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Top 5 rules to keep your teen drivers safe

Helping parents talk with teenage drivers during National Teen Driver Safety Week

National Teen Driver Safety Week

Did you know that car crashes are the leading cause of death for 14-18 year olds in the U.S.? In fact, almost half of the teen drivers involved in a crash die, according to the National Highway Traffic Safety Administration (NHTSA). Yet a recent NHTSA survey shows that only 25% of parents have had a serious talk with their teen drivers about the key components of safe driving.

Remember, you’re the parent and you still have a lot to teach your teens. Good communication can save their lives.

This is the start of National Teen Driver Safety Week. Setting the rules now – before they hit the road – based on the “5 to Drive” might be a good place to start the conversation:

  1. No drinking and driving: Start with yourself and set a good example by not driving after drinking. Remind your teen that drinking before the age of 21 is illegal, and booze and driving should never mix.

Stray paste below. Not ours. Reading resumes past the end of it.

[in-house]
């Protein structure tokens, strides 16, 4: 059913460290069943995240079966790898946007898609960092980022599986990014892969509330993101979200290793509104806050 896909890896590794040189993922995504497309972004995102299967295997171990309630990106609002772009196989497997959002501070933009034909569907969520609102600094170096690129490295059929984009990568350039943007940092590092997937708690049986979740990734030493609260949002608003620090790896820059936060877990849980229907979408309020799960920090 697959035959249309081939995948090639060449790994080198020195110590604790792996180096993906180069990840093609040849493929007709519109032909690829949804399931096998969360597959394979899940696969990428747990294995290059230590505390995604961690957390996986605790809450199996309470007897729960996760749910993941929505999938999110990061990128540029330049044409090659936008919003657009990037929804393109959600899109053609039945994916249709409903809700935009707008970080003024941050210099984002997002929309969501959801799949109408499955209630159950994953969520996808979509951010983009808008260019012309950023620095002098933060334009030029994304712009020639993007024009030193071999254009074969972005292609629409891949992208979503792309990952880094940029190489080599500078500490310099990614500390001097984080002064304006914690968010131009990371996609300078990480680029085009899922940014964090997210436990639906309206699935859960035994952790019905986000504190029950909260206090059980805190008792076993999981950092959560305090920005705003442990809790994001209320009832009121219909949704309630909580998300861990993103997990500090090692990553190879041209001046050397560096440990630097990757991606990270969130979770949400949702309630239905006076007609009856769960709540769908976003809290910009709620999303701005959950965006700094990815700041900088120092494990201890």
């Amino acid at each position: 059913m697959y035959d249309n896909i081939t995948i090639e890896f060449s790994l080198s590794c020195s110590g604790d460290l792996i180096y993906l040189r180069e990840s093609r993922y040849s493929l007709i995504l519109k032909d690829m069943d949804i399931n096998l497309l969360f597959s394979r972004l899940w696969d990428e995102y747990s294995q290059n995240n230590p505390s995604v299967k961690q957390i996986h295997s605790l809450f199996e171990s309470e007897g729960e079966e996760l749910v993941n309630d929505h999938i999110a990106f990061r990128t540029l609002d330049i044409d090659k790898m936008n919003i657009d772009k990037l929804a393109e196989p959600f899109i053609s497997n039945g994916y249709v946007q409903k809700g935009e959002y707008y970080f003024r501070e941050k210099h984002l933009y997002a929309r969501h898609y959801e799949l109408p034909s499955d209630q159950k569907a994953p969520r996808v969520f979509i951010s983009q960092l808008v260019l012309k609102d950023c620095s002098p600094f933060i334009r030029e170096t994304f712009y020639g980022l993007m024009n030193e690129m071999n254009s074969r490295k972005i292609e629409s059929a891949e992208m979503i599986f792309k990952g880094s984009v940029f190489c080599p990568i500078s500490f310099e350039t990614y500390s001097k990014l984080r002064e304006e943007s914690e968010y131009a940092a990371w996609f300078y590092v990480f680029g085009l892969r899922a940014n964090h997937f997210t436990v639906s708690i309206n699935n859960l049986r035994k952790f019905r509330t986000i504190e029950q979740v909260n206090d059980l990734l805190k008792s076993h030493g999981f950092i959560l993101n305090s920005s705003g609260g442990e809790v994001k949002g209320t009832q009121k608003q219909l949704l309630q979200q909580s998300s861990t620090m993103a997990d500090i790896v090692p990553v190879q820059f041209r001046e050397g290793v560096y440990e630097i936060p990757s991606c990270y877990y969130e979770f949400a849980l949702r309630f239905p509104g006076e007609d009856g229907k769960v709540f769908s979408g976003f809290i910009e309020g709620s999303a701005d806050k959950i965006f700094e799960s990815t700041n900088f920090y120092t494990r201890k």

2. Buckle up: They may have learned this as kids, but it always helps to remind your teen it’s important to buckle up on every trip, even the short ones. This is another one where you can lead by example.
  3. No cell phones and texting and driving: Tell your teen the phone is off limits when they’re behind the wheel. And refrain from doing so yourself. You can even look into these 4 great apps to make sure they don’t text and drive.
  4. Don’t speed: Avoid the lead foot. Drive the speed limit and require your teen to do the same. Explain that every time your speed doubles, your stopping distance quadruples.
  5. No more than one passenger: Don’t allow your teen to drive with more than one passenger at a time. Statistics show that the more passengers in the car when a teen is driving, the higher the likelihood of a car crash.

Another important facet teaching your teens about safe driving is knowing your state’s laws for new drivers. In Michigan, there’s a texting while driving ban for all drivers and Kelsey’s Law, a cell phone ban for teen drivers. Also, you can read about Michigan’s graduated license requirements for teens here.

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Blog Author Steven M. Gursten
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